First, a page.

Dr. Vickery, an Atlanta native, is a pediatric allergist-immunologist. He serves as Chief of Allergy and Immunology and the Director of the Food Allergy Program at Children’s Healthcare of Atlanta and Associate Professor of Emory University School of Medicine.
Prior to joining Children’s, Dr. Vickery held faculty positions at Duke University School of Medicine and the University of North Carolina-Chapel Hill School of Medicine. While working at the University of North Carolina School of Medicine, he led a group that was first to show sustained unresponsiveness can occur after peanut OIT. He subsequently demonstrated that early treatment of peanut-allergic preschool children with OIT is safe and leads to better outcomes. Most recently at UNC, Dr. Vickery led the development of an investigational treatment for peanut allergy as a Senior Medical Director at Aimmune Therapeutics.
Dr. Vickery has published more than 50 papers in leading journals and has presented his work at national and international meetings. He has also contributed to the development of national food allergy treatment guidelines. Dr. Vickery has received several awards for clinical care as well as research awards from the American Academy of Allergy, Asthma and Immunology (AAAAI), the American College of Allergy, Asthma and Immunology, and the British Society of Allergy and Clinical Immunology.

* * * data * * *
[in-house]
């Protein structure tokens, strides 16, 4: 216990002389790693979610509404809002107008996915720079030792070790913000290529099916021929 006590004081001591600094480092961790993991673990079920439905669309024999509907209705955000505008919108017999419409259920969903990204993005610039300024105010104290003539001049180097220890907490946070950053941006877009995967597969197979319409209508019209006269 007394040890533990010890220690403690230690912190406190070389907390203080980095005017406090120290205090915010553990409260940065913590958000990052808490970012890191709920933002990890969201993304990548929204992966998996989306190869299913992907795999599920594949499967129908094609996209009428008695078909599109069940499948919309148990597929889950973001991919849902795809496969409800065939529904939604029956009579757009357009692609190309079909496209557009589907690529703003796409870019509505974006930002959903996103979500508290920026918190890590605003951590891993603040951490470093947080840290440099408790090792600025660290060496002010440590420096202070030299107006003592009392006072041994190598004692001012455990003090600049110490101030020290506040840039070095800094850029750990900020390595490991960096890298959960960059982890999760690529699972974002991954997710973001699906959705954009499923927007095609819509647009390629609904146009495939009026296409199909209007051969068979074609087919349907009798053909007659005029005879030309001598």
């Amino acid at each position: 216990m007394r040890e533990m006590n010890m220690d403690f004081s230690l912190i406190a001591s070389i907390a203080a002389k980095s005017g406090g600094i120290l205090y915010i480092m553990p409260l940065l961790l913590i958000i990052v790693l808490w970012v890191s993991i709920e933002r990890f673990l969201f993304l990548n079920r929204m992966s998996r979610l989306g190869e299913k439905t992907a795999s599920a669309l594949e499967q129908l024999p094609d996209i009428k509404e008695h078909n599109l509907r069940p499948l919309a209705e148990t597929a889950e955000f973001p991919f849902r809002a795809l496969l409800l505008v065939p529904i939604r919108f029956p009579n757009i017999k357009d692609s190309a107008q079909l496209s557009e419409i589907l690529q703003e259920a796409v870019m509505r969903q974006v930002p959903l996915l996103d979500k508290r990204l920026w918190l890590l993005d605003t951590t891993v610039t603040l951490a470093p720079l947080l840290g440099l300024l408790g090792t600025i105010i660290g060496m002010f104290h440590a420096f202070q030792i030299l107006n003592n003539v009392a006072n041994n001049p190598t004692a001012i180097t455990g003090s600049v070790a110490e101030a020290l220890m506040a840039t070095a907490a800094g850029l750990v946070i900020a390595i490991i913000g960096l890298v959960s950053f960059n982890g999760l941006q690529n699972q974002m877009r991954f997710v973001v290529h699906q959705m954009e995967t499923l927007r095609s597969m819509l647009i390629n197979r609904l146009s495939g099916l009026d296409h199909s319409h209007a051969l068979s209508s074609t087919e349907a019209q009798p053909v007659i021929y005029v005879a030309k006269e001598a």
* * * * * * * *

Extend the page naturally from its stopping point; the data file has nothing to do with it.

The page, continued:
Dr. Vickery’s research efforts focus on understanding the pathophysiology of food allergies and anaphylaxis as well as developing new therapies to treat them.
Focus of Practice
Areas of Interest
- Atopic dermatitis
- Eosinophilic disease
- Food allergies
- General pediatric allergy and immunology
Childrens Physician Group - Allergy and ImmunologyCenter for Advanced Pediatrics, 1400 Tullie Road NE Atlanta, GA 30329 Get Directions 404-785-5437
In the News
Promising Peanut Allergy Treatment Could Become Available in the Near Future
A new study found that gradually exposing children to peanut protein could increase their tolerance.
Experimental Treatment Helps 2 out of 3 Peanut Allergy Sufferers, Study Finds
Study results suggest that treatment can protect some children against accidental exposure to or ingestion of a very small amount of peanuts or peanut products.
New Peanut Allergy Drug Shows ‘Lifesaving’ Potential
Results from a new study may lead to approval of what could be the first drug that ameliorates potentially deadly reactions in children with severe peanut allergies.
New York Times